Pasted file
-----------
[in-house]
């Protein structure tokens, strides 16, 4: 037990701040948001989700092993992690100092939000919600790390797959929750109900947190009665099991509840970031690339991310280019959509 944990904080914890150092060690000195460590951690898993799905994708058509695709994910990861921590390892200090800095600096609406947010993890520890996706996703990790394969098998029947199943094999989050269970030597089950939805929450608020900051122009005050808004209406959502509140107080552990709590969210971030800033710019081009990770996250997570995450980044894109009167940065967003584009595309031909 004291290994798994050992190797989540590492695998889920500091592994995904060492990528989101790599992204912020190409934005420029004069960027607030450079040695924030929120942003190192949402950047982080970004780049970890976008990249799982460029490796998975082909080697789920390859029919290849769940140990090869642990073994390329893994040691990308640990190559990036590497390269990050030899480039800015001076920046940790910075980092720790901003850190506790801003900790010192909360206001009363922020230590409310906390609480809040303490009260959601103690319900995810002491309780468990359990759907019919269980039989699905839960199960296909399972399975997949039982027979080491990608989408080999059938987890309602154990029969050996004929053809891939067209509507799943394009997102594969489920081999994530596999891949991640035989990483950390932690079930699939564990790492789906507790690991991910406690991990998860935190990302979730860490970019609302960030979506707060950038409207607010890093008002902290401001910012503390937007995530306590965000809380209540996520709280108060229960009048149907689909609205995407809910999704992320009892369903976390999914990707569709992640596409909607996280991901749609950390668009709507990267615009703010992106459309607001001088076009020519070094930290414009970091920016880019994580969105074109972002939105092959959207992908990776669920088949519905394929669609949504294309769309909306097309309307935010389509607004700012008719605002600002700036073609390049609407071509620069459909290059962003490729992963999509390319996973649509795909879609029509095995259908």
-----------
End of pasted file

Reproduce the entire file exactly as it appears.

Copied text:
[in-house]
């Protein structure tokens, strides 16, 4: 037990701040948001989700092993992690100092939000919600790390797959929750109900947190009665099991509840970031690339991310280019959509 944990904080914890150092060690000195460590951690898993799905994708058509695709994910990861921590390892200090800095600096609406947010993890520890996706996703990790394969098998029947199943094999989050269970030597089950939805929450608020900051122009005050808004209406959502509140107080552990709590969210971030800033710019081009990770996250997570995450980044894109009167940065967003584009595309031909 004291290994798994050992190797989540590492695998889920500091592994995904060492990528989101790599992204912020190409934005420029004069960027607030450079040695924030929120942003190192949402950047982080970004780049970890976008990249799982460029490796998975082909080697789920390859029919290849769940140990090869642990073994390329893994040691990308640990190559990036590497390269990050030899480039800015001076920046940790910075980092720790901003850190506790801003900790010192909360206001009363922020230590409310906390609480809040303490009260959601103690319900995810002491309780468990359990759907019919269980039989699905839960199960296909399972399975997949039982027979080491990608989408080999059938987890309602154990029969050996004929053809891939067209509507799943394009997102594969489920081999994530596999891949991640035989990483950390932690079930699939564990790492789906507790690991991910406690991990998860935190990302979730860490970019609302960030979506707060950038409207607010890093008002902290401001910012503390937007995530306590965000809380209540996520709280108060229960009048149907689909609205995407809910999704992320009892369903976390999914990707569709992640596409909607996280991901749609950390668009709507990267615009703010992106459309607001001088076009020519070094930290414009970091920016880019994580969105074109972002939105092959959207992908990776669920088949519905394929669609949504294309769309909306097309309307935010389509607004700012008719605002600002700036073609390049609407071509620069459909290059962003490729992963999509390319996973649509795909879609029509095995259908």